Black History Month gives financial services an opportunity to reflect on its roles in advancing equality and its part in failing to address systemic oppression, both for workers and the communities they serve.
Numerous firms this month have highlighted their initiatives aimed at furthering Black equity, important work that diversity advocates and business leaders emphasize must be ongoing.
Pioneering firm offers guidance
Ariel – the first Black-owned US asset management firm – published three recorded interviews around diversity, equity and inclusion, which were followed by a list of recommendations. For example, the 124,000 Black-owned US employer firms represent just over 2% of all businesses, even though 14% of the country is Black. To support those companies and encourage others, corporations should carefully measure their spending for vendors and partners, Ariel noted. That should pertain to “business diversity” rather than “supplier diversity,” as the former often refers to commodity-related businesses rather than higher-income professional services, including finance, legal, advertising or technology, the company said.
Fortune 500 companies have goals of targeting 10-15% of spending with minority-owned businesses, but on average they spend only about 2%, Ariel said, citing data from the National Minority Supplier Development Council.
“This is a $1trn opportunity,” the company stated.
Last year, Ariel established a private asset management firm, Ariel Alternatives, which invests in middle-market businesses that are not minority owned, with the goal of making them certified minority-owned enterprises that supply Fortune 500 companies.
The first private-equity initiative of Ariel Alternatives, called Project Black, included a $200m investment commitment from JP Morgan Chase, according to the firm.
In its interview special, Ariel recommended that corporate boards tie executive pay to diversity and that financial services firms support and train diverse talent so that workers can eventually launch their own asset-management companies or take leadership roles at endowments and foundations.
It’s well-established that Black workers are extremely underrepresented in the financial services industry. For example, the number of Black certified financial planners in the US is currently 1,652, or less than 2% of all registrants, according to the CFP Board. However, that figure is up by nearly 14% from the number of Black CFPs in 2020, as InvestmentNews has reported.
And some companies have taken steps to increase the percentage of their workforce that is Black. Morgan Stanley, Goldman Sachs and others are among about two dozen firms that launched Equity Collective, which has a goal of getting more young Black talent interested in and prepared for financial careers, InvestmentNews this week noted.
JP Morgan, which in 2020 announced a $30bn racial equity commitment spanning five years for lending, equity and funding for homeownership, small business growth and other uses, this month gave an update on its work within the Treasury Bank Mentor-Protégé Program. That initiative, which started in 2018, seeks to promote minority- and women-owned banks.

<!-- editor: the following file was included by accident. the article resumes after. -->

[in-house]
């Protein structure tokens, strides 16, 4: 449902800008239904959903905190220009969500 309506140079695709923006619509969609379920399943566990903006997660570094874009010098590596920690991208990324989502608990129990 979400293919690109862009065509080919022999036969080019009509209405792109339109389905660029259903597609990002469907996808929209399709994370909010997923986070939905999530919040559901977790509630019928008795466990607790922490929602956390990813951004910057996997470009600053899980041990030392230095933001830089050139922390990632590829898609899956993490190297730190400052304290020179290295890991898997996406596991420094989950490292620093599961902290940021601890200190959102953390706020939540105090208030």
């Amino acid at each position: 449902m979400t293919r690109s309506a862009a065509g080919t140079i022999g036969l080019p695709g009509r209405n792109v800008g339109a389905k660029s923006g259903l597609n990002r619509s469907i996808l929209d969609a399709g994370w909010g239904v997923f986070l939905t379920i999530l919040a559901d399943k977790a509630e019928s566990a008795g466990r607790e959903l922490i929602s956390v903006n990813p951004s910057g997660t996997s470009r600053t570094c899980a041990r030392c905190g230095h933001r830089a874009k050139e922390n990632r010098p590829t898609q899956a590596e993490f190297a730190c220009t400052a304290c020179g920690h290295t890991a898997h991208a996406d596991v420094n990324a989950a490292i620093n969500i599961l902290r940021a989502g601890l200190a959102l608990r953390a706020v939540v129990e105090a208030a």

The firm also provides as scholarship program in conjunction with UNCF for students who aspire to be financial advisers and attend historically Black colleges and universities.
Investing in businesses
Another company, State Street, announced earlier this month it had underwritten $1.5bn of senior unsecured debt, with four Black-owned investment firms as co-managers. Those firms are Siebert Williams Shank & Co., Loop Capital Markets, CastleOak Securities and Blaylock Van.
Voya Financial, in recognition of Black History Month, published an overview of its employment diversity and noted that it has “improved [its] rate of hiring underrepresented talent by mitigating bias in job descriptions through technology, expanding sources for candidates and requiring diverse slates and interview panels.” Among other initiatives, the company also has an annual grant program for Black-owned technology businesses.
Separately, Citigroup late last year issued a one-year progress report on its racial equity goals. Its program includes expanding banking and access to credit in communities of color, investing in entrepreneurship to help reduce the racial wealth gap, investing in affordable housing and improving its own policies to become an anti-racist institution. In October, the firm became the first major bank to agree to a racial-equity audit conducted by a third party.
DiversityQ, a sister publication to ESG Clarity, this month gave some workplace guidance aimed at helping people be better allies.
“In the workplace, commemorating Black History Month … shouldn’t be a once-a-year practice; it must form part of a long-term strategy to show up for Black colleagues as an ally in dismantling racism as well as acknowledging Black history itself,” the publication wrote.
That guidance included a checklist from Madison Butler, a DEI advocate who works with companies to help make them more inclusive. The checklist gives tips for celebrating Black History Month “365 days a year,” including: “Stop telling us you don’t see color,” “research the actual history of our oppressors and colonialism,” “have that hard conversation with your relative/partner/friend about why their racism will no longer be tolerated” and “be self-aware enough to know when your language is harmful.”